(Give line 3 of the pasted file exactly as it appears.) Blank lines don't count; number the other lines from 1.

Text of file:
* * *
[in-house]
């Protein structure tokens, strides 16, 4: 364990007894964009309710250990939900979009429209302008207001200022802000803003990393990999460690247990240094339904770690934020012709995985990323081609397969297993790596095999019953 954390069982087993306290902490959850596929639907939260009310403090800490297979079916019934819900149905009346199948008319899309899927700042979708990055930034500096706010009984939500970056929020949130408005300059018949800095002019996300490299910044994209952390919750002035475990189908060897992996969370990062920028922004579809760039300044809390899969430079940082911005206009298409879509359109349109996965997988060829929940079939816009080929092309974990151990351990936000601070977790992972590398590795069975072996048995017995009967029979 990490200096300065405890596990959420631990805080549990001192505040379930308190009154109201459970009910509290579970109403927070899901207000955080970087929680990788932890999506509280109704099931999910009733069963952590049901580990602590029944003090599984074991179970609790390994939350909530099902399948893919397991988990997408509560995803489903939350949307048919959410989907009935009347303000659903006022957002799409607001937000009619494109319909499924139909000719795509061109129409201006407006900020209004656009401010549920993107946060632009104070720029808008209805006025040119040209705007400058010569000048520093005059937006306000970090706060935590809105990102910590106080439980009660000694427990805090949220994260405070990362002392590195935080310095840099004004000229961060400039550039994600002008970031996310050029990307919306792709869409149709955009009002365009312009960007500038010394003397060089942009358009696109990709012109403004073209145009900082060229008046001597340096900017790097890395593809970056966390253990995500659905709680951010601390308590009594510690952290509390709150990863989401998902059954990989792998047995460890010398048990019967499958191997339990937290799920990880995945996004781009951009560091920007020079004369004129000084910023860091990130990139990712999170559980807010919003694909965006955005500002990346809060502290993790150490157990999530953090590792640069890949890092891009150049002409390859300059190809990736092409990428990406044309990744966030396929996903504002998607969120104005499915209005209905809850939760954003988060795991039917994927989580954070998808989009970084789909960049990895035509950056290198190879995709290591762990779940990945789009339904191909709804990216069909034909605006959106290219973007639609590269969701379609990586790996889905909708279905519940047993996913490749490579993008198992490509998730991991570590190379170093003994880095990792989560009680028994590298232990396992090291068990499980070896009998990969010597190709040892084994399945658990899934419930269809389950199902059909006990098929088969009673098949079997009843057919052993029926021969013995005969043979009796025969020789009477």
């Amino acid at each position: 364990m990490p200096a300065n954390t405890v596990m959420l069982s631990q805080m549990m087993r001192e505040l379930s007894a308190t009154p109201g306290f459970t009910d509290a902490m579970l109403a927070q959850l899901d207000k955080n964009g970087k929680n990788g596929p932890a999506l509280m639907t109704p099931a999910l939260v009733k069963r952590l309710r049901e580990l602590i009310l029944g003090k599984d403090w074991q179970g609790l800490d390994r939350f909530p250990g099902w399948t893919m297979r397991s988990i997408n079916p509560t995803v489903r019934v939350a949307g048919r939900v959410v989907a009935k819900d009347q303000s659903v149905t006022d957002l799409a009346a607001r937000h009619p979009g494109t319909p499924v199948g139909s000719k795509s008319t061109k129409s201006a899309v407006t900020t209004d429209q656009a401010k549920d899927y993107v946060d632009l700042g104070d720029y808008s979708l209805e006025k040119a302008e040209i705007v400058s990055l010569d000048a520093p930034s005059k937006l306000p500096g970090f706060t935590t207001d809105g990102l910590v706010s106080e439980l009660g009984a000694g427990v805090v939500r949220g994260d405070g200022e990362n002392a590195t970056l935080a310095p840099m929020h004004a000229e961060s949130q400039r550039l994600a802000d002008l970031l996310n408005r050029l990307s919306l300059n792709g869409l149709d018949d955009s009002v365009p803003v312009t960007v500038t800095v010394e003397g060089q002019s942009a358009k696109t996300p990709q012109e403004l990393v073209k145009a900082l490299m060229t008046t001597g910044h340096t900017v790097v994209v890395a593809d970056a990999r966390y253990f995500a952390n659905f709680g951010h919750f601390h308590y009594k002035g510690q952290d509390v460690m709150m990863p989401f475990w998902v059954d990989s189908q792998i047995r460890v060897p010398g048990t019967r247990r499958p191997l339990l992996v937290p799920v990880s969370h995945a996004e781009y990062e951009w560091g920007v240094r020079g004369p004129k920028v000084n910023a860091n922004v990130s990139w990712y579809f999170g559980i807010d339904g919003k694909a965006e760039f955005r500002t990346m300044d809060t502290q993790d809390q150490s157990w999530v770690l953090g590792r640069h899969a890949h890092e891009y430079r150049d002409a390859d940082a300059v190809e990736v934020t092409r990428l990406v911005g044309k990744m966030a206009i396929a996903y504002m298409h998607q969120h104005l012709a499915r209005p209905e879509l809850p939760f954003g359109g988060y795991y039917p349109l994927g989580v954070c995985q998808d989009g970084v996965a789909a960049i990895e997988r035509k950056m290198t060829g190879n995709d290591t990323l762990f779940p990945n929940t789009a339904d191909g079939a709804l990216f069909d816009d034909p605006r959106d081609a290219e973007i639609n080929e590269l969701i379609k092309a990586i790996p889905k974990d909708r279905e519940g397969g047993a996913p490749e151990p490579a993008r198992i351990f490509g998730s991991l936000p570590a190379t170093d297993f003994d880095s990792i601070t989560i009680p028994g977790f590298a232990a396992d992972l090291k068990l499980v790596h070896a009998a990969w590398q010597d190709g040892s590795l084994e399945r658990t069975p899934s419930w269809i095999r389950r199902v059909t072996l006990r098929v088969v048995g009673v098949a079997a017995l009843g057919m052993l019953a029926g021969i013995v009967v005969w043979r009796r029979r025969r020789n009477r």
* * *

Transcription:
């Amino acid at each position: 364990m990490p200096a300065n954390t405890v596990m959420l069982s631990q805080m549990m087993r001192e505040l379930s007894a308190t009154p109201g306290f459970t009910d509290a902490m579970l109403a927070q959850l899901d207000k955080n964009g970087k929680n990788g596929p932890a999506l509280m639907t109704p099931a999910l939260v009733k069963r952590l309710r049901e580990l602590i009310l029944g003090k599984d403090w074991q179970g609790l800490d390994r939350f909530p250990g099902w399948t893919m297979r397991s988990i997408n079916p509560t995803v489903r019934v939350a949307g048919r939900v959410v989907a009935k819900d009347q303000s659903v149905t006022d957002l799409a009346a607001r937000h009619p979009g494109t319909p499924v199948g139909s000719k795509s008319t061109k129409s201006a899309v407006t900020t209004d429209q656009a401010k549920d899927y993107v946060d632009l700042g104070d720029y808008s979708l209805e006025k040119a302008e040209i705007v400058s990055l010569d000048a520093p930034s005059k937006l306000p500096g970090f706060t935590t207001d809105g990102l910590v706010s106080e439980l009660g009984a000694g427990v805090v939500r949220g994260d405070g200022e990362n002392a590195t970056l935080a310095p840099m929020h004004a000229e961060s949130q400039r550039l994600a802000d002008l970031l996310n408005r050029l990307s919306l300059n792709g869409l149709d018949d955009s009002v365009p803003v312009t960007v500038t800095v010394e003397g060089q002019s942009a358009k696109t996300p990709q012109e403004l990393v073209k145009a900082l490299m060229t008046t001597g910044h340096t900017v790097v994209v890395a593809d970056a990999r966390y253990f995500a952390n659905f709680g951010h919750f601390h308590y009594k002035g510690q952290d509390v460690m709150m990863p989401f475990w998902v059954d990989s189908q792998i047995r460890v060897p010398g048990t019967r247990r499958p191997l339990l992996v937290p799920v990880s969370h995945a996004e781009y990062e951009w560091g920007v240094r020079g004369p004129k920028v000084n910023a860091n922004v990130s990139w990712y579809f999170g559980i807010d339904g919003k694909a965006e760039f955005r500002t990346m300044d809060t502290q993790d809390q150490s157990w999530v770690l953090g590792r640069h899969a890949h890092e891009y430079r150049d002409a390859d940082a300059v190809e990736v934020t092409r990428l990406v911005g044309k990744m966030a206009i396929a996903y504002m298409h998607q969120h104005l012709a499915r209005p209905e879509l809850p939760f954003g359109g988060y795991y039917p349109l994927g989580v954070c995985q998808d989009g970084v996965a789909a960049i990895e997988r035509k950056m290198t060829g190879n995709d290591t990323l762990f779940p990945n929940t789009a339904d191909g079939a709804l990216f069909d816009d034909p605006r959106d081609a290219e973007i639609n080929e590269l969701i379609k092309a990586i790996p889905k974990d909708r279905e519940g397969g047993a996913p490749e151990p490579a993008r198992i351990f490509g998730s991991l936000p570590a190379t170093d297993f003994d880095s990792i601070t989560i009680p028994g977790f590298a232990a396992d992972l090291k068990l499980v790596h070896a009998a990969w590398q010597d190709g040892s590795l084994e399945r658990t069975p899934s419930w269809i095999r389950r199902v059909t072996l006990r098929v088969v048995g009673v098949a079997a017995l009843g057919m052993l019953a029926g021969i013995v009967v005969w043979r009796r029979r025969r020789n009477r």